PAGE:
the Rigas kids that say, "My Dad Looted the Company, and All I
Got Was This Lousy Shirt and an Adjoining Jail Cell!"

Those duplicitous stock analysts at Merrill Lynch: Loads and
loads of this year's hottest gifts. (Actually, it's a bunch of
"crap." But we won't tell them that -- let 'em see how it feels
for a change.)

Martha Stewart: I've got a hunch she'd appreciate something
hand-made rather than store bought. So I've whipped up a paper
trail proving incontrovertibly that she didn't sell her shares of
ImClone because of insider information but because she had a
standing stop-loss order with her broker.

Incoming Treasury Secretary John Snow: A train set for the CSX
CEO. But I'm not paying sales tax on it. Why should I, when CSX
hasn't for three of the four last very profitable years!

Sam Waksal: Forgeries of the art he had to sell to pay off
cheated investors. As a small time fraud himself, Waksal might
appreciate fake art hanging in his cell.

The Bush Economic Team: Since the president seems intent on
loading up on advisors recycled from the Ford Administration, how
about a slightly rusty collection of those ridiculous WIN (Whip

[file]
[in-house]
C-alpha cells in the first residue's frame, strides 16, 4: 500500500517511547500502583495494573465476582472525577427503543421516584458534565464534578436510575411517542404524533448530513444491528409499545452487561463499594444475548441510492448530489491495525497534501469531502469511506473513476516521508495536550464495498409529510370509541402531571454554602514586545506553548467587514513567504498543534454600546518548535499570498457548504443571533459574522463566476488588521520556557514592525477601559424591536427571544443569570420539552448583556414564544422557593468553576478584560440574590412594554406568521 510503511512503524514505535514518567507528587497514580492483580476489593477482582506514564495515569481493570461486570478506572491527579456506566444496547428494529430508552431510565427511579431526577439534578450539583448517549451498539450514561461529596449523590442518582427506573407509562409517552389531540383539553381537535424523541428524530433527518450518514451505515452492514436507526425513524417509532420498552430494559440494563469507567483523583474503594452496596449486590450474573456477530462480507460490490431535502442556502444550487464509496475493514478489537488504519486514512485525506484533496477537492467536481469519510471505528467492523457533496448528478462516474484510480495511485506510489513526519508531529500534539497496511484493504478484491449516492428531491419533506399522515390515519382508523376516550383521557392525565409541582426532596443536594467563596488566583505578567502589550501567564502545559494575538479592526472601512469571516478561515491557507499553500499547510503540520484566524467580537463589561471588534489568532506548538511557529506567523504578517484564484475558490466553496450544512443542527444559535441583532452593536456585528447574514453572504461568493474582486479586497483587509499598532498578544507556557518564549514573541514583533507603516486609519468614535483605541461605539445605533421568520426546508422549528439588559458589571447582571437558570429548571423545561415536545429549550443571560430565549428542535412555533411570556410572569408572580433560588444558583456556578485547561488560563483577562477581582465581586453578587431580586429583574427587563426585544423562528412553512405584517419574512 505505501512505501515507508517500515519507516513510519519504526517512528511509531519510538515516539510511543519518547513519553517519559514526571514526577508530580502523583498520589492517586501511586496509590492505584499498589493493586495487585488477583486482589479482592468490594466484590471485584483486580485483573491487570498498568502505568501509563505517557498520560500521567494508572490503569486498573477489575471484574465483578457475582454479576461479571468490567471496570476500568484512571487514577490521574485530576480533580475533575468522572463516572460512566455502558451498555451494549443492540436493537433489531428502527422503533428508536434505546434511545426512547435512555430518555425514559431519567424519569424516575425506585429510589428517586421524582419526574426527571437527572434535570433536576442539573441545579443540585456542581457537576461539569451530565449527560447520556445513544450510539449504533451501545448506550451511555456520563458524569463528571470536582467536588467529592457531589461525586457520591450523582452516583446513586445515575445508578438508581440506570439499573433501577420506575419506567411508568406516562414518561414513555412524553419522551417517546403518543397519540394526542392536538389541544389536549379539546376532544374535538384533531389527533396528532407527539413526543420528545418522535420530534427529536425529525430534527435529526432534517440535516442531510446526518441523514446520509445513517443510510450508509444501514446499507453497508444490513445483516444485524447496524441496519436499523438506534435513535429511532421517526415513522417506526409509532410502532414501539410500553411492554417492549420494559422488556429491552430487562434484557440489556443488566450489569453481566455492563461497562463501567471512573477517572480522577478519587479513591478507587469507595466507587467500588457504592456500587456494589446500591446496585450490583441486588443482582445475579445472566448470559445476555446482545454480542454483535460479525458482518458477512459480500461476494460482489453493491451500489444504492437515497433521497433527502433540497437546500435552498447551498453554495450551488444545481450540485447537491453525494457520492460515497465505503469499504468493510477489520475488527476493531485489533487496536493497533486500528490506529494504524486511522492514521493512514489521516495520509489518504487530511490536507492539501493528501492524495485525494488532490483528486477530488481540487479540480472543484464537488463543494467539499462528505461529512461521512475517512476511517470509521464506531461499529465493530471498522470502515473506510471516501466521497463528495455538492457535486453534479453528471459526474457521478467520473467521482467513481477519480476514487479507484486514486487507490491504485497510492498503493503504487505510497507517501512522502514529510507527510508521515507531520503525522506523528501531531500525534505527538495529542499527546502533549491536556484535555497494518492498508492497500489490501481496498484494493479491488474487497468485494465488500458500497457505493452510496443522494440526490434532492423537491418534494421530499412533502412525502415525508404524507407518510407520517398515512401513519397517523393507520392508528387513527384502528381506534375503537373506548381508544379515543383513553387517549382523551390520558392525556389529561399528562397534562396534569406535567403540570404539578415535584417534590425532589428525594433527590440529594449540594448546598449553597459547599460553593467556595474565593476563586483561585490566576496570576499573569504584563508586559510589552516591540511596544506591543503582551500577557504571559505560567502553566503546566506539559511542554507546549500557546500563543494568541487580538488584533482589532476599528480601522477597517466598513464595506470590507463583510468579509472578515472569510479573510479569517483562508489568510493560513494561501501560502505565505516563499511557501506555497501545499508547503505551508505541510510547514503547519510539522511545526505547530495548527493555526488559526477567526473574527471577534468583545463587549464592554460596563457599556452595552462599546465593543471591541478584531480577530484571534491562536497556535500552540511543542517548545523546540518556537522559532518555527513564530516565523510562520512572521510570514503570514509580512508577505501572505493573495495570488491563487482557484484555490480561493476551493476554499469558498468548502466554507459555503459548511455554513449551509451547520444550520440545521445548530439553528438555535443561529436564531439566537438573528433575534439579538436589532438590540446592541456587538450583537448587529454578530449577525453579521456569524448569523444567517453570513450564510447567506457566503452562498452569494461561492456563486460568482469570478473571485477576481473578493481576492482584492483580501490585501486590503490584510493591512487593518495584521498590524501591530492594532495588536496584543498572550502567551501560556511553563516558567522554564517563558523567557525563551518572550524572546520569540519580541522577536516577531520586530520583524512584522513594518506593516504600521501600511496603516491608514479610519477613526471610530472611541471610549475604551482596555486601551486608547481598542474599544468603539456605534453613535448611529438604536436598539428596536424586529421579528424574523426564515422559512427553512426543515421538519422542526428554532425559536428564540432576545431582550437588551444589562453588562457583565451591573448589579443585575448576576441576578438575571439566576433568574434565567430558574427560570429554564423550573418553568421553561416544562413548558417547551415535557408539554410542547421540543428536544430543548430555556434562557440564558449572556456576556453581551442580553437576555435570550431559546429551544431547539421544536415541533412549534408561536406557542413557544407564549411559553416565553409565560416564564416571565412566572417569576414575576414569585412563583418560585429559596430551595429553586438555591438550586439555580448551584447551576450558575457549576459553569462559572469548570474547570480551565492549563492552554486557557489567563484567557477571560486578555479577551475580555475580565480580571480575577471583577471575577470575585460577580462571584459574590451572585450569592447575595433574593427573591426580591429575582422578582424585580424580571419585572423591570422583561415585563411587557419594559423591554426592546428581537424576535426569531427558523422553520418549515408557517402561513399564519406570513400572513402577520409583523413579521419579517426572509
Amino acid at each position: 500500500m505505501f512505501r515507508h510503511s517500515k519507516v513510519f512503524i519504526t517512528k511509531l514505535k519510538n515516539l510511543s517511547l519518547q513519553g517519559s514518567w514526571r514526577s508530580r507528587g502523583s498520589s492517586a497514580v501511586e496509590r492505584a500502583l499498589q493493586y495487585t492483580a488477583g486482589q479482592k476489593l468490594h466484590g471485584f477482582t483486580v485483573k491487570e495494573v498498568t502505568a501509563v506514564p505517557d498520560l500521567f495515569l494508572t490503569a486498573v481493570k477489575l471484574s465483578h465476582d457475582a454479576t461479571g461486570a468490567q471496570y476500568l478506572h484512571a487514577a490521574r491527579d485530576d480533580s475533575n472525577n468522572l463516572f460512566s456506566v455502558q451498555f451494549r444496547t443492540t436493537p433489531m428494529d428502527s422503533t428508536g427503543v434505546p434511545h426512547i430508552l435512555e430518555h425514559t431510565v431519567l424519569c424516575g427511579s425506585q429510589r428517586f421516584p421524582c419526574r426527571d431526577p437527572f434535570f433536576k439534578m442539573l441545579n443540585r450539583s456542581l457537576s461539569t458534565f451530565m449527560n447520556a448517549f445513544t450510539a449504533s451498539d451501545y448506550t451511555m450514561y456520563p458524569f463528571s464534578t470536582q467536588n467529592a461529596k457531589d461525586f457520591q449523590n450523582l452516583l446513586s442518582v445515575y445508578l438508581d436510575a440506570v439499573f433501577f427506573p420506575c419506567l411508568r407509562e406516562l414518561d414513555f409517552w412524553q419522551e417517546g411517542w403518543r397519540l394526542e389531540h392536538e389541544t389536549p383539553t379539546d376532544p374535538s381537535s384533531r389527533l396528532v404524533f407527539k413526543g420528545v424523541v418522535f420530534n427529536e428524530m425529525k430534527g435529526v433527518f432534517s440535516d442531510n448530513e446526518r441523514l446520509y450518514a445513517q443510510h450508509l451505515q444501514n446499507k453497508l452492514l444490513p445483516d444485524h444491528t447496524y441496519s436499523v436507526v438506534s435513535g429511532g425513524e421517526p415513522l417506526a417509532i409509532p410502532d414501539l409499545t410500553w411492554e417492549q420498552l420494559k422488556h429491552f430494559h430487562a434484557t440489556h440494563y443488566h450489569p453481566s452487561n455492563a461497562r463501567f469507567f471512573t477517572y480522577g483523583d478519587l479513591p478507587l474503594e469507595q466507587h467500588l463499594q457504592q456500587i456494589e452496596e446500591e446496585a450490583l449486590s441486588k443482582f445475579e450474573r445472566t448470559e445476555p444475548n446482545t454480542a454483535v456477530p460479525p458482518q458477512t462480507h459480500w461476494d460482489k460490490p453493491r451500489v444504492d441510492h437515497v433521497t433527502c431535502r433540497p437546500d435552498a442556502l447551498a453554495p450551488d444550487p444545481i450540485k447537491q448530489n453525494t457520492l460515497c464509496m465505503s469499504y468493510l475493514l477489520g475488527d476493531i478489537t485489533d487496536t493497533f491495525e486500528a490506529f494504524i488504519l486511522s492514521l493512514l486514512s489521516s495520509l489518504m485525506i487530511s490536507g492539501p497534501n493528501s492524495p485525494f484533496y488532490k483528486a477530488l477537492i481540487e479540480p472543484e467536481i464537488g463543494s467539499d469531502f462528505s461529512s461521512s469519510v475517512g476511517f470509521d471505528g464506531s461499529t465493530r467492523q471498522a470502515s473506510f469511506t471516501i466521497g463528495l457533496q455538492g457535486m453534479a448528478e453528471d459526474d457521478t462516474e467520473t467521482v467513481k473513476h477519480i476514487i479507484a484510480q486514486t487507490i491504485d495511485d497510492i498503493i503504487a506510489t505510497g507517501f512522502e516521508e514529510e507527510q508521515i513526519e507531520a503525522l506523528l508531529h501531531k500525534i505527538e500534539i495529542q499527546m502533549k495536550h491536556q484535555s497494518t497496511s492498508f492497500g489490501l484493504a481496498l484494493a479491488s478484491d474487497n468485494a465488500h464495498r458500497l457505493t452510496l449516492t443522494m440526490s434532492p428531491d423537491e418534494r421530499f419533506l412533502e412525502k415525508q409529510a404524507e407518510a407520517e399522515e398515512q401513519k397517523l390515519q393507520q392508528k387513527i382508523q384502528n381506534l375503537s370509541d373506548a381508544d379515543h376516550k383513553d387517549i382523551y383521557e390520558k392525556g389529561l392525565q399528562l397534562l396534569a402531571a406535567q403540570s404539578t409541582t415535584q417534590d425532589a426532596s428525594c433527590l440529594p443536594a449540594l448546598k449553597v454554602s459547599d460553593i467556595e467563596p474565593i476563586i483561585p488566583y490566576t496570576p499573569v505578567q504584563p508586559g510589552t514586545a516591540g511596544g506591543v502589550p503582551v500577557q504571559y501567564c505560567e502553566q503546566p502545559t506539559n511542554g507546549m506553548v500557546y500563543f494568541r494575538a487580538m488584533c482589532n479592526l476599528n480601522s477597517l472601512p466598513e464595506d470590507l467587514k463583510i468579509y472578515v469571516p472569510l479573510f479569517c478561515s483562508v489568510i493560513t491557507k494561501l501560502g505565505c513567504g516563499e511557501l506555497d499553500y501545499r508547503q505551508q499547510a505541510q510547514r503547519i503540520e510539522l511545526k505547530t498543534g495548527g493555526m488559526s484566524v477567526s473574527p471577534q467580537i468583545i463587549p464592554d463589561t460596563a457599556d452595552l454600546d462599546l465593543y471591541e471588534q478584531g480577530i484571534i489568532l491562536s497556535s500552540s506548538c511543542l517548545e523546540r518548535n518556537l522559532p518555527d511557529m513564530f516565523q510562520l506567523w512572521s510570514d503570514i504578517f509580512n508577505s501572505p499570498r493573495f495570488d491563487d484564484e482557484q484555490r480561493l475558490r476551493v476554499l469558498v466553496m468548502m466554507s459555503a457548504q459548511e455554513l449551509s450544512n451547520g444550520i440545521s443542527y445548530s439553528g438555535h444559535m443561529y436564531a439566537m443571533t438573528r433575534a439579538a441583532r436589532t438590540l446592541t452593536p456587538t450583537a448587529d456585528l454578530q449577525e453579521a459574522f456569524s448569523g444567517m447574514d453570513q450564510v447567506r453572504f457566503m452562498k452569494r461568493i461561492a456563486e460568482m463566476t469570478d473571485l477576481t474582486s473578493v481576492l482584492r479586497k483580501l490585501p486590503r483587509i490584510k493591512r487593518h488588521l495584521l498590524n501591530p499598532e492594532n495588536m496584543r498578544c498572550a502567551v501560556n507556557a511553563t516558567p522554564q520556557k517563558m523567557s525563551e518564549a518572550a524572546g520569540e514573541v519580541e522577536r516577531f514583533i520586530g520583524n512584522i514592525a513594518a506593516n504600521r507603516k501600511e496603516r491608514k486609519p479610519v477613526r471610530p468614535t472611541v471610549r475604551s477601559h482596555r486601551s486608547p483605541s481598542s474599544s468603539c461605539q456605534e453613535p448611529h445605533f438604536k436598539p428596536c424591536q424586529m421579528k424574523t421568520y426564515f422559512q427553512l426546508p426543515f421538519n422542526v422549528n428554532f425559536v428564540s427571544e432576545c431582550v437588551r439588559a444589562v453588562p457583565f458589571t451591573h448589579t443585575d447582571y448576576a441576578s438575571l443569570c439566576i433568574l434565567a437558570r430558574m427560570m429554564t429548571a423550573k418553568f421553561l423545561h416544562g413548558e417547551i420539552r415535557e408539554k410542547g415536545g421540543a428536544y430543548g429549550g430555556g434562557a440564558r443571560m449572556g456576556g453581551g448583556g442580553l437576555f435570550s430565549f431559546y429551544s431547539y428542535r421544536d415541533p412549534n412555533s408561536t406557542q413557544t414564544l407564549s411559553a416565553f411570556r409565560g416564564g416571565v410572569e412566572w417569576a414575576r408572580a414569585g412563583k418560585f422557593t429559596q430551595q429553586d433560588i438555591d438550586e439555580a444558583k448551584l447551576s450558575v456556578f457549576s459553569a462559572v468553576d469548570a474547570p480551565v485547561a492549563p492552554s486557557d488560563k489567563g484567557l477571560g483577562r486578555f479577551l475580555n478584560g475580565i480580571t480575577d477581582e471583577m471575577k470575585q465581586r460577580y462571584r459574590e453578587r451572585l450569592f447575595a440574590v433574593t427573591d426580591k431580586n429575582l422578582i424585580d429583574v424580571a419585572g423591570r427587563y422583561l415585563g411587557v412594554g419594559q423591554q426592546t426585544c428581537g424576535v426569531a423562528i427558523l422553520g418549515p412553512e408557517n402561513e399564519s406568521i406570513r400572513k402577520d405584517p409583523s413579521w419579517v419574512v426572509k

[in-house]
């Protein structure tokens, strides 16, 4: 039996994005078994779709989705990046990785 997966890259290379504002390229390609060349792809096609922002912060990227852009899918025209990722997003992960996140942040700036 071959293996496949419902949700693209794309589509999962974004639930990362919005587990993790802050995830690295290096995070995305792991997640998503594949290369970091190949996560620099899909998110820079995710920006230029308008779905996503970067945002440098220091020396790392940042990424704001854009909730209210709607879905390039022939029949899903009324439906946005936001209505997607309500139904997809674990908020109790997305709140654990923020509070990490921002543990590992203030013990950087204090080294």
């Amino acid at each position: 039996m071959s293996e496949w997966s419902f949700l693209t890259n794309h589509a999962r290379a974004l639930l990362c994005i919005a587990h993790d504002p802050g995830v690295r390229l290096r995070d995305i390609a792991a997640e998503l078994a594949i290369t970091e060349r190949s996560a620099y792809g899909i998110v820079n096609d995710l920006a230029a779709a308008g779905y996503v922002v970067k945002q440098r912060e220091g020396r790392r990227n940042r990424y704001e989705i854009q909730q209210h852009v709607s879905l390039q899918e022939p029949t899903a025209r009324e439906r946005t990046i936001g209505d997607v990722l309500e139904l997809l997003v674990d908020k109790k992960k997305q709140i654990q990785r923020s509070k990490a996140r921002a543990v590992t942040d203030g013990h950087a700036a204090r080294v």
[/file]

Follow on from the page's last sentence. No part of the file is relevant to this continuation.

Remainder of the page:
Inflation Now) buttons?

Steve Case, Gerry Levin, Bob Pittman and the gang responsible for
the AOL-Time Warner merger: A paperweight embossed with "Bigger
Isn't Necessarily Better" and a needlepoint "Synergy Is Dead!"
throw pillow.

Eli Lilly: Why bother? The drug-maker already got its gift early,
in the form of that billion-dollar provision tacked on to the
Homeland Security Bill.

Dick Cheney: A framed and mounted chunk of asbestos to
commemorate his time as CEO of Halliburton, especially his
decision to acquire asbestos maker Dresser Industries -- a savvy
business move that culminated last week with the VP's former
company agreeing to cough up $4 billion to settle hundreds of
thousands of asbestos related lawsuits.

Henry Blodget, Mary Meeker, and all the other stock touts who
kept pumping the Wall Street bubble: A super-sized container of
paper towels to help wipe all that egg off their faces.

Jim Cramer: A Valium. A Xanax. And a producer willing to tell him
that it's okay not to yell all the time.

Harvey Pitt: A new position where his never-ending conflicts of
interest won't be such a big liability. I hear Kissinger
Associates is looking for an in-house attorney.

Securities and Exchange Commission chairman-designate William
Donaldson: The phone number of corporate crime fighter Eliot

Jack Grubman: A copy of "Getting Your Kid Into The Best Schools
Without Getting Yourself Indicted."

The 108th Congress: A reminder that the work of cleaning up
corporate America is far from done.